Anchorages in the Monte Bellos abound as the group consists of 70 or so small islands forming a protective ring around a sheltered area seven miles long and up to a mile wide, though some spots had distinct advantages.
An old favourite is the upper reaches of Hermite Lagoon, an L-shaped landlocked strip of water only a few hundred metres wide in places and beautifully protected, hence the cyclone moorings that have been placed there. Access is best near full tide following the port-side bank until the corner of the `L' then switching over to the starboard bank of the last leg.
Good holding ground makes this a fine anchorage although the rocky, low gorge-type banks makes landing a bit difficult and the spinifex grass makes things rather prickly.
Moderate weather anchorages are almost anywhere along the eastern shore of Tremouille Island. The channel between the shore and the middle shoal bank is up to 20 metres deep and more than wide enough for the largest yacht.
The normal marine chart gives very little information for navigation within the Monte Bellos but good fortune brought into my possession a copy of a Land and Survey Chart, Tryal 16-31. I have been unable to obtain an original but oh-boy, it's sheer gold, with soundings everywhere and showing easy passages throughout the group, unlike the marine chart which just shows everything in blue with a few rocks thrown in for good measure.
My dream anchorage on the west side of Alpha Island is reached by skirting the southern bank of the middle shoal making sure that the back bearing to Tremouille Light is not less than 90 degrees if approaching from the more northern areas and following the shoal along the eastern side of Alpha Island, through the gap between the little islands, hard-a-port and just a mile away is a sheltered white beach, with a clean sandy bottom and easy walking ashore, all this, with a least five to six metres all the way in.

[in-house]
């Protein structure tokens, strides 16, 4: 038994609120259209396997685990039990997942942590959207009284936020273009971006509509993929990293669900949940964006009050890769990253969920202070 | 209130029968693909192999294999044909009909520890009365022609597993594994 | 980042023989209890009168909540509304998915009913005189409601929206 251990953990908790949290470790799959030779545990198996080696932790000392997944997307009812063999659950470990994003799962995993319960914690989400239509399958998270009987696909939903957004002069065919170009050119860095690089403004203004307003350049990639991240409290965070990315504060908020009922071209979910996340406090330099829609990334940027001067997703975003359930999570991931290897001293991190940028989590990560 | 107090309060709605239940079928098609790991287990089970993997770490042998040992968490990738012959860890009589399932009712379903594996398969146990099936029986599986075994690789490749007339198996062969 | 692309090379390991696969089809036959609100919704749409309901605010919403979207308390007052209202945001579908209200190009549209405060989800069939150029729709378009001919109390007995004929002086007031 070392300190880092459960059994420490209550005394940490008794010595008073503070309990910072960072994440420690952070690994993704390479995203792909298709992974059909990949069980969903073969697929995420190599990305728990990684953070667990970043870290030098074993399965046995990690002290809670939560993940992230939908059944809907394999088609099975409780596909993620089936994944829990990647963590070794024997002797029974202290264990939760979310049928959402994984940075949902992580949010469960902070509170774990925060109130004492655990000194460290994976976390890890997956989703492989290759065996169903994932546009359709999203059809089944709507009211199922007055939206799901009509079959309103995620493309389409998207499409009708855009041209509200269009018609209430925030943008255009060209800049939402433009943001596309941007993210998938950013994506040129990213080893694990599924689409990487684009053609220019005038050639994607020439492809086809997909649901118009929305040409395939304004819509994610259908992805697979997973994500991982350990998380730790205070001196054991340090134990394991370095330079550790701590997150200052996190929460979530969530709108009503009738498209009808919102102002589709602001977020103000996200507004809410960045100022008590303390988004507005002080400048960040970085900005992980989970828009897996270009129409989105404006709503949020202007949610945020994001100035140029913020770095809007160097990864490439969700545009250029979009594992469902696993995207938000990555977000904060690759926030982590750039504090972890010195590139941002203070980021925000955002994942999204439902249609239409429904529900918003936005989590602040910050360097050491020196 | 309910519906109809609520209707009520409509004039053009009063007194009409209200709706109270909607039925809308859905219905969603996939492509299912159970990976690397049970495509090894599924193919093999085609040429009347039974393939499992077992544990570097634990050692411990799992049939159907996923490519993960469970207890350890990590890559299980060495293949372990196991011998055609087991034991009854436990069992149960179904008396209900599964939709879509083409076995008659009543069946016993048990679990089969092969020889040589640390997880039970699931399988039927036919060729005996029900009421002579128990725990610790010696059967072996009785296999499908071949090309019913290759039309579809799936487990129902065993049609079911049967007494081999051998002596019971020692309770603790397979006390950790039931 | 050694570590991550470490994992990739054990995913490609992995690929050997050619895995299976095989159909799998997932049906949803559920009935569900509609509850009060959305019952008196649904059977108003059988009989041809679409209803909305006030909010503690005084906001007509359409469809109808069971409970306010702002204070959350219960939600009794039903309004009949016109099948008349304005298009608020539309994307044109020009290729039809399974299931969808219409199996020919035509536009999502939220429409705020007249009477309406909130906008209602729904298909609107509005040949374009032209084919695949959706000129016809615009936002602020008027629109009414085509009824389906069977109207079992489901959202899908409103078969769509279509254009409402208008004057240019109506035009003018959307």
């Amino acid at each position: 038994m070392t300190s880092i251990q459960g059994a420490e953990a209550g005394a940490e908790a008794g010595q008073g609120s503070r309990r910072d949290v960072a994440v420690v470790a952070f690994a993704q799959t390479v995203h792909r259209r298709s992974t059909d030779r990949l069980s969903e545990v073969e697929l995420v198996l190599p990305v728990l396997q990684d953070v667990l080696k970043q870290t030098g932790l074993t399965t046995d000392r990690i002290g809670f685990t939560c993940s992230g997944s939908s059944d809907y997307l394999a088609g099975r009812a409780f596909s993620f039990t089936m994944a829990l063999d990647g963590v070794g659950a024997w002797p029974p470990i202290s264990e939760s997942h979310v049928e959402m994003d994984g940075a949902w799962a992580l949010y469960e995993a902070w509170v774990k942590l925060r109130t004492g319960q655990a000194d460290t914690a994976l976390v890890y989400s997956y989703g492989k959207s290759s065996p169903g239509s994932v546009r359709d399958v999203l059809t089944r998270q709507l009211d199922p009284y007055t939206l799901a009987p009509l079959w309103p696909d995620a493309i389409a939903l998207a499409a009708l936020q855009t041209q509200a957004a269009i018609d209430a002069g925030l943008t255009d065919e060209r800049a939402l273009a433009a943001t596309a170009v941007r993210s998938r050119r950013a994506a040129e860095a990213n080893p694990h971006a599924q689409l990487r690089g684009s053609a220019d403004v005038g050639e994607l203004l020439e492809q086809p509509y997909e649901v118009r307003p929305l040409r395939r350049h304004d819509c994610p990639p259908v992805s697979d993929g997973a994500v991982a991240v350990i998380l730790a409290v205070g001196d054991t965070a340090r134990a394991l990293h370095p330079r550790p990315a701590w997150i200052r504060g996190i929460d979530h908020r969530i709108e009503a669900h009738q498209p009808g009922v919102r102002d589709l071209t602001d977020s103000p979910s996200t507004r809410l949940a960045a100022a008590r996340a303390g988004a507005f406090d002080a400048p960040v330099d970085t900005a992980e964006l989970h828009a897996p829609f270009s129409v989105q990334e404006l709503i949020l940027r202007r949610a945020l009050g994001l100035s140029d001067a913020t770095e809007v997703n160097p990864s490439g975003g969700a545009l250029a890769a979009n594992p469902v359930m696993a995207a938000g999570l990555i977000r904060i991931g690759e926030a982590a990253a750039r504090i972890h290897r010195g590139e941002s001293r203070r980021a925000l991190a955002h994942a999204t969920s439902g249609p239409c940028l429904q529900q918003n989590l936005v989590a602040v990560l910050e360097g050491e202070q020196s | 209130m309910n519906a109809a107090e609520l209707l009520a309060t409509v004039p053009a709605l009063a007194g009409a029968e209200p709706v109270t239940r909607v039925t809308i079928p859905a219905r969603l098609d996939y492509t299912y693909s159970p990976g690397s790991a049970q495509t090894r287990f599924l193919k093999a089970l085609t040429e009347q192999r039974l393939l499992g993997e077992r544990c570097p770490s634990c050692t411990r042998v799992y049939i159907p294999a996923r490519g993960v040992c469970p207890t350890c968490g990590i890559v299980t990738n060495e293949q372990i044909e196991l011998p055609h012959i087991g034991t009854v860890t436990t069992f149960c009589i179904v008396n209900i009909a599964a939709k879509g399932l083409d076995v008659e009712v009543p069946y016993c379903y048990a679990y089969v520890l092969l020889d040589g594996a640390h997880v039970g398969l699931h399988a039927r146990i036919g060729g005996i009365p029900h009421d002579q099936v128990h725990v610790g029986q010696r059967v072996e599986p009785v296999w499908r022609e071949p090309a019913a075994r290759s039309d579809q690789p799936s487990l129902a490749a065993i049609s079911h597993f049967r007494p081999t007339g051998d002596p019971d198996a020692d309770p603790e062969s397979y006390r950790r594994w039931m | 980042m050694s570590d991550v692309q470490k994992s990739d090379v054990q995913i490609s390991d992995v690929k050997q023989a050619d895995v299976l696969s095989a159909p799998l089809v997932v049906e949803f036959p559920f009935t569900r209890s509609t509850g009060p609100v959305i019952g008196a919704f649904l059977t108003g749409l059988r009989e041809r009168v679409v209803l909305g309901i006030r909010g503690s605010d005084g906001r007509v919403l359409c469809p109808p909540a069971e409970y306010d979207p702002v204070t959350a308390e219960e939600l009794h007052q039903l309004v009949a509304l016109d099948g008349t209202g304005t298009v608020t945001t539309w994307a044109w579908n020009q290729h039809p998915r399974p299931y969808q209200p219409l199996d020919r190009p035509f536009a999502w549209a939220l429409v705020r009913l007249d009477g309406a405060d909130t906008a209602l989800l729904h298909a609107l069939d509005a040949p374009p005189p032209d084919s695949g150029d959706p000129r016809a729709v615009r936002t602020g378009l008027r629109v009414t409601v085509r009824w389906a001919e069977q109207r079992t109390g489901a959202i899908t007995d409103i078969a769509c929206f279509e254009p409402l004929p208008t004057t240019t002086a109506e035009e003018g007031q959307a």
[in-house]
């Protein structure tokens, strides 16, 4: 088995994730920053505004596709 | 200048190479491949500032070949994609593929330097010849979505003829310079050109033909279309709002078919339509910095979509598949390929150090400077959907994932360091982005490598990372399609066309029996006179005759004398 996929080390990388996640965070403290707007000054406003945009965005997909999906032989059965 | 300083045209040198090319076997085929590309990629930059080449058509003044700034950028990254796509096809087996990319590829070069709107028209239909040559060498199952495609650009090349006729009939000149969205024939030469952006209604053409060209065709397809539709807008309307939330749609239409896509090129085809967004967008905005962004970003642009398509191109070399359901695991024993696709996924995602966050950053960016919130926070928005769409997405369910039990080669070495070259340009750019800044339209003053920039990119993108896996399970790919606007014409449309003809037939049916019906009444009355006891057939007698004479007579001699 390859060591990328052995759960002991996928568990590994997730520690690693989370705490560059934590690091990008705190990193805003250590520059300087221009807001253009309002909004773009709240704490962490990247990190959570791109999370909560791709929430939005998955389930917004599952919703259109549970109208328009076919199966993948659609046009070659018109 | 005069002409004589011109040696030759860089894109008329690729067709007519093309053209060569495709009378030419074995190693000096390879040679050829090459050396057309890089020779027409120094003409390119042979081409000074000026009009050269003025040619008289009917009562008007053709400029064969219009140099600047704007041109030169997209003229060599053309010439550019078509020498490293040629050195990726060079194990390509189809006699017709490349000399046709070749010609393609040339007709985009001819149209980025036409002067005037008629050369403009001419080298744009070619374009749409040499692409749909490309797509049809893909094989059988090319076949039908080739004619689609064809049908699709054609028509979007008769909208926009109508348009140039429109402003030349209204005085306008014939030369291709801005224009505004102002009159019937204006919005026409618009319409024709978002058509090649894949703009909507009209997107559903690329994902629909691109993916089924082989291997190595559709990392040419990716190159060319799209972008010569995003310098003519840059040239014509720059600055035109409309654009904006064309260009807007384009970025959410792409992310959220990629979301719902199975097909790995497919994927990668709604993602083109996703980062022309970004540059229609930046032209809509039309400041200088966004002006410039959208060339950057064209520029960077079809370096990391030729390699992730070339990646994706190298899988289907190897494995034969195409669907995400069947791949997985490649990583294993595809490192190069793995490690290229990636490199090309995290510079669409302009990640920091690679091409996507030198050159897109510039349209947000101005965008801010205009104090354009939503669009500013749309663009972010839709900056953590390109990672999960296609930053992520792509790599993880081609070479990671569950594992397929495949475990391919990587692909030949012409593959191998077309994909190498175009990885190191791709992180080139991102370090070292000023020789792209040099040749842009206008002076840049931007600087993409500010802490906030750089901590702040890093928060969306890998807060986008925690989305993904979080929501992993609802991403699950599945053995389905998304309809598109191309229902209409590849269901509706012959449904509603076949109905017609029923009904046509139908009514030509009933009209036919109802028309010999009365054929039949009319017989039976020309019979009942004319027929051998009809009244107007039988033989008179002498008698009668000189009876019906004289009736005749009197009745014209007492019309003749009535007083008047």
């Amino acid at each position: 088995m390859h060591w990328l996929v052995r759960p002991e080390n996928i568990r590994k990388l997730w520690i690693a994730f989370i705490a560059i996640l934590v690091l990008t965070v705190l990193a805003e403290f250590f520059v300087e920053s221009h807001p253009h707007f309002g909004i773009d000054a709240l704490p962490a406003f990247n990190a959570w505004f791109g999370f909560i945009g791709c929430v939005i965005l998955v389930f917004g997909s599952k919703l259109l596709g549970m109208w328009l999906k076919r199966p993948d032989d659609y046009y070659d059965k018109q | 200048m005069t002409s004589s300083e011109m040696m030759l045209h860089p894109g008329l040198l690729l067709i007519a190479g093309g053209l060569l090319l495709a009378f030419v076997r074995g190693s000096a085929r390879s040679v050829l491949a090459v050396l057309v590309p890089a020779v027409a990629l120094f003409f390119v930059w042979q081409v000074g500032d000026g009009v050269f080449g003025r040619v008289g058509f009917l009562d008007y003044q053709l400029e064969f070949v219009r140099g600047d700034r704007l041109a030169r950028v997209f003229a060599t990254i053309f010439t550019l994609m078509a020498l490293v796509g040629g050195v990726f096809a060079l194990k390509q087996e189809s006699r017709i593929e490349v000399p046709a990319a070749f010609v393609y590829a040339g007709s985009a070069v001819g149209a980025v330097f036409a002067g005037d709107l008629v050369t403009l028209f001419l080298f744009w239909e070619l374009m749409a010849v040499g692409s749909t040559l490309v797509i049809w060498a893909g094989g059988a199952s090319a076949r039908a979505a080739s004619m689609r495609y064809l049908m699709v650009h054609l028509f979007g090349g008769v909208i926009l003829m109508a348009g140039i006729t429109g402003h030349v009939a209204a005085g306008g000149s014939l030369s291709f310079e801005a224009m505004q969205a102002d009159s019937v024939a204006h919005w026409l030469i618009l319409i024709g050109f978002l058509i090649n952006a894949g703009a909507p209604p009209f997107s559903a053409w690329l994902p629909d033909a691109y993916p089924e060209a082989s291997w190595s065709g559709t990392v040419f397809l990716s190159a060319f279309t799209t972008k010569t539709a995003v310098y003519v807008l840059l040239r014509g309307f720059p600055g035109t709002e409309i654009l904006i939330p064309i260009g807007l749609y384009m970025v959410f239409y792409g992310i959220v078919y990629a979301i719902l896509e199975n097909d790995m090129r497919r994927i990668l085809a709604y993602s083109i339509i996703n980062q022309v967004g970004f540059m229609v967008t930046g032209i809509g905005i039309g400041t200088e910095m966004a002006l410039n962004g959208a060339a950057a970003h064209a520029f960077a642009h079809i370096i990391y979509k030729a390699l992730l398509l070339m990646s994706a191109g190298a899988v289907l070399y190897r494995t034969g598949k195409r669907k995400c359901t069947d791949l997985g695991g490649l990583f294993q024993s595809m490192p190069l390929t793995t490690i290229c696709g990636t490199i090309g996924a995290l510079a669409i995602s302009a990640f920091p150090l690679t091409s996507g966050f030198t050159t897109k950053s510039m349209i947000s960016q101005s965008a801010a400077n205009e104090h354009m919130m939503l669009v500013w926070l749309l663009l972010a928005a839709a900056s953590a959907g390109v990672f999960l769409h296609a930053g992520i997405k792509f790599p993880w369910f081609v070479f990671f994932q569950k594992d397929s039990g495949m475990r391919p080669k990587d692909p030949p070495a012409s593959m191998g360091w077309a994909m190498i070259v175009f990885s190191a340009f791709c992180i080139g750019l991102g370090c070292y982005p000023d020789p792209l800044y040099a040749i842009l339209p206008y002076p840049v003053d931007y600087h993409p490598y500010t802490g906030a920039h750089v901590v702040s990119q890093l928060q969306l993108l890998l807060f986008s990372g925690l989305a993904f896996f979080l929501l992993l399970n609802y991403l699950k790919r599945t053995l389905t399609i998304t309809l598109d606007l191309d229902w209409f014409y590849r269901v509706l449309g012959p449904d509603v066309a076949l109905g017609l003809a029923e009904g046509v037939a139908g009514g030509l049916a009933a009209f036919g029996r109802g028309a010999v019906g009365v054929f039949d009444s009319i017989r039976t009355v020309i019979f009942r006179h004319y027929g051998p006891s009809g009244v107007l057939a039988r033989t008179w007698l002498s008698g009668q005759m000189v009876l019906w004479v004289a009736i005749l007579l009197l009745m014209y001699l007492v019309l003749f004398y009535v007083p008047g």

The strange thing about the islands of the Monte Bellos is that although many of the islands are little more than rocks and in many cases only metres apart, each one has a completely different vegetation. Not that there's a lot of vegetation mind you.
There are no trees or water but there is something about the place that makes it wildly beautiful.
Tremouille Island in particular is littered with remnants of the atomic tests. Blockhouses abound, each with its own decaying mound of machinery and scraps of wiring. Much has been cleaned up over the last few years but there is still the fuselage of an aircraft, mostly intact, though only a mile or two from one of the blast sites. We were expecting more obvious damage to the environment but the actual bomb sites were lacking the obligatory crater and fused sand. Apart from the cairns marking the test zones, there is little to make one believe that a bomb was exploded at all. It's worth mentioning that there is no longer a radiation hazard and the island, apart from some marked areas, is quite safe. However that has not stopped the Navy from declaring it a prohibited area. Permission to visit this outflung bastion of freedom may be obtained by writing to the Ministry of Defence. My chart doesn't show the area as prohibited but the very latest do and I have heard rumours of one gun-boat captain threatening a boat with ramming because they didn't have the required piece of authority.
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